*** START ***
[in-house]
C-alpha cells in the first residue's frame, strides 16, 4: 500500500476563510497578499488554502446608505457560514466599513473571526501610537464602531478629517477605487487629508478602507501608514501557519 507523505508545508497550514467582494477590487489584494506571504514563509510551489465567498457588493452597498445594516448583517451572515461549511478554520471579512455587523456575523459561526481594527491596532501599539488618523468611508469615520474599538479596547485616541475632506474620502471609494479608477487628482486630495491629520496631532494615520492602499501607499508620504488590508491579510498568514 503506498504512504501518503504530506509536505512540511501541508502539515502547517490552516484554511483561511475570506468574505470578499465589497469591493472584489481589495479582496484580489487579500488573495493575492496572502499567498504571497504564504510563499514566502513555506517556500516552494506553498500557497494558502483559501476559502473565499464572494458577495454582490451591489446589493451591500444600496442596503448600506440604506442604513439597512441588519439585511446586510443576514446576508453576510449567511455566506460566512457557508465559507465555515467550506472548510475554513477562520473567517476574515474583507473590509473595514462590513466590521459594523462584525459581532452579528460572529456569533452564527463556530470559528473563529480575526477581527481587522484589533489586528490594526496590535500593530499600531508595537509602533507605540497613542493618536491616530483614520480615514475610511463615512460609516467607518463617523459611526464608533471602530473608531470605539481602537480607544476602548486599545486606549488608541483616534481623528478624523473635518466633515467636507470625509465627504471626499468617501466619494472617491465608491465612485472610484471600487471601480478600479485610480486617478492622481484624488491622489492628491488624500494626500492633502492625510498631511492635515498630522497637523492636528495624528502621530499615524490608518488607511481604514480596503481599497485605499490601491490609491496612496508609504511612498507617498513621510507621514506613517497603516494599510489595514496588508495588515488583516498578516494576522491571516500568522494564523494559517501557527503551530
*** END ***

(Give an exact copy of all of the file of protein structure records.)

[in-house]
C-alpha cells in the first residue's frame, strides 16, 4: 500500500476563510497578499488554502446608505457560514466599513473571526501610537464602531478629517477605487487629508478602507501608514501557519 507523505508545508497550514467582494477590487489584494506571504514563509510551489465567498457588493452597498445594516448583517451572515461549511478554520471579512455587523456575523459561526481594527491596532501599539488618523468611508469615520474599538479596547485616541475632506474620502471609494479608477487628482486630495491629520496631532494615520492602499501607499508620504488590508491579510498568514 503506498504512504501518503504530506509536505512540511501541508502539515502547517490552516484554511483561511475570506468574505470578499465589497469591493472584489481589495479582496484580489487579500488573495493575492496572502499567498504571497504564504510563499514566502513555506517556500516552494506553498500557497494558502483559501476559502473565499464572494458577495454582490451591489446589493451591500444600496442596503448600506440604506442604513439597512441588519439585511446586510443576514446576508453576510449567511455566506460566512457557508465559507465555515467550506472548510475554513477562520473567517476574515474583507473590509473595514462590513466590521459594523462584525459581532452579528460572529456569533452564527463556530470559528473563529480575526477581527481587522484589533489586528490594526496590535500593530499600531508595537509602533507605540497613542493618536491616530483614520480615514475610511463615512460609516467607518463617523459611526464608533471602530473608531470605539481602537480607544476602548486599545486606549488608541483616534481623528478624523473635518466633515467636507470625509465627504471626499468617501466619494472617491465608491465612485472610484471600487471601480478600479485610480486617478492622481484624488491622489492628491488624500494626500492633502492625510498631511492635515498630522497637523492636528495624528502621530499615524490608518488607511481604514480596503481599497485605499490601491490609491496612496508609504511612498507617498513621510507621514506613517497603516494599510489595514496588508495588515488583516498578516494576522491571516500568522494564523494559517501557527503551530